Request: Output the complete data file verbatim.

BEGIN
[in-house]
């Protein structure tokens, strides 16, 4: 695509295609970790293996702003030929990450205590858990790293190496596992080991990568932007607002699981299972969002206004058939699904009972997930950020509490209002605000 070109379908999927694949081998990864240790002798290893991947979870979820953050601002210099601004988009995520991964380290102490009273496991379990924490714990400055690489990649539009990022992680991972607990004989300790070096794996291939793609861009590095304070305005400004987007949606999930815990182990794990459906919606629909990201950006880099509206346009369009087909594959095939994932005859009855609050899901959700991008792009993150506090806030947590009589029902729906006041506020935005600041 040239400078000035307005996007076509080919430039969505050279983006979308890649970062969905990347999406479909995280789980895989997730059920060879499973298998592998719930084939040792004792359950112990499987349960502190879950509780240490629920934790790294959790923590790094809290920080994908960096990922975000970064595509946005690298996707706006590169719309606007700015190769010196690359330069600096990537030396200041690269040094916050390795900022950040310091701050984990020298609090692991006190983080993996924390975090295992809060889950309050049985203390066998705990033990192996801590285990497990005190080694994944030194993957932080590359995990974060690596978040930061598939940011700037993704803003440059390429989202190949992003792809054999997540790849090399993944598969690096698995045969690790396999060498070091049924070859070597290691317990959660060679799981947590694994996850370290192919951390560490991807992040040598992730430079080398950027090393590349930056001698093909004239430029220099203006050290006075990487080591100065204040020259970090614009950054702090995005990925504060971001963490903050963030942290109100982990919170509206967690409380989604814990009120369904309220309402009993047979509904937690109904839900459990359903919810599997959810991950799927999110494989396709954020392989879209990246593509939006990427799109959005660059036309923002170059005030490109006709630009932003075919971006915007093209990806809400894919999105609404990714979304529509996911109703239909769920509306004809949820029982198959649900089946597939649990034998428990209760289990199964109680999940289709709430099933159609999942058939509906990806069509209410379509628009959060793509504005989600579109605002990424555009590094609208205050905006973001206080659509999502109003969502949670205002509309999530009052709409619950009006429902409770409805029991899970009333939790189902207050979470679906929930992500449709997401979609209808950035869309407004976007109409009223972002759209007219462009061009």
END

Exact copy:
[in-house]
């Protein structure tokens, strides 16, 4: 695509295609970790293996702003030929990450205590858990790293190496596992080991990568932007607002699981299972969002206004058939699904009972997930950020509490209002605000 070109379908999927694949081998990864240790002798290893991947979870979820953050601002210099601004988009995520991964380290102490009273496991379990924490714990400055690489990649539009990022992680991972607990004989300790070096794996291939793609861009590095304070305005400004987007949606999930815990182990794990459906919606629909990201950006880099509206346009369009087909594959095939994932005859009855609050899901959700991008792009993150506090806030947590009589029902729906006041506020935005600041 040239400078000035307005996007076509080919430039969505050279983006979308890649970062969905990347999406479909995280789980895989997730059920060879499973298998592998719930084939040792004792359950112990499987349960502190879950509780240490629920934790790294959790923590790094809290920080994908960096990922975000970064595509946005690298996707706006590169719309606007700015190769010196690359330069600096990537030396200041690269040094916050390795900022950040310091701050984990020298609090692991006190983080993996924390975090295992809060889950309050049985203390066998705990033990192996801590285990497990005190080694994944030194993957932080590359995990974060690596978040930061598939940011700037993704803003440059390429989202190949992003792809054999997540790849090399993944598969690096698995045969690790396999060498070091049924070859070597290691317990959660060679799981947590694994996850370290192919951390560490991807992040040598992730430079080398950027090393590349930056001698093909004239430029220099203006050290006075990487080591100065204040020259970090614009950054702090995005990925504060971001963490903050963030942290109100982990919170509206967690409380989604814990009120369904309220309402009993047979509904937690109904839900459990359903919810599997959810991950799927999110494989396709954020392989879209990246593509939006990427799109959005660059036309923002170059005030490109006709630009932003075919971006915007093209990806809400894919999105609404990714979304529509996911109703239909769920509306004809949820029982198959649900089946597939649990034998428990209760289990199964109680999940289709709430099933159609999942058939509906990806069509209410379509628009959060793509504005989600579109605002990424555009590094609208205050905006973001206080659509999502109003969502949670205002509309999530009052709409619950009006429902409770409805029991899970009333939790189902207050979470679906929930992500449709997401979609209808950035869309407004976007109409009223972002759209007219462009061009």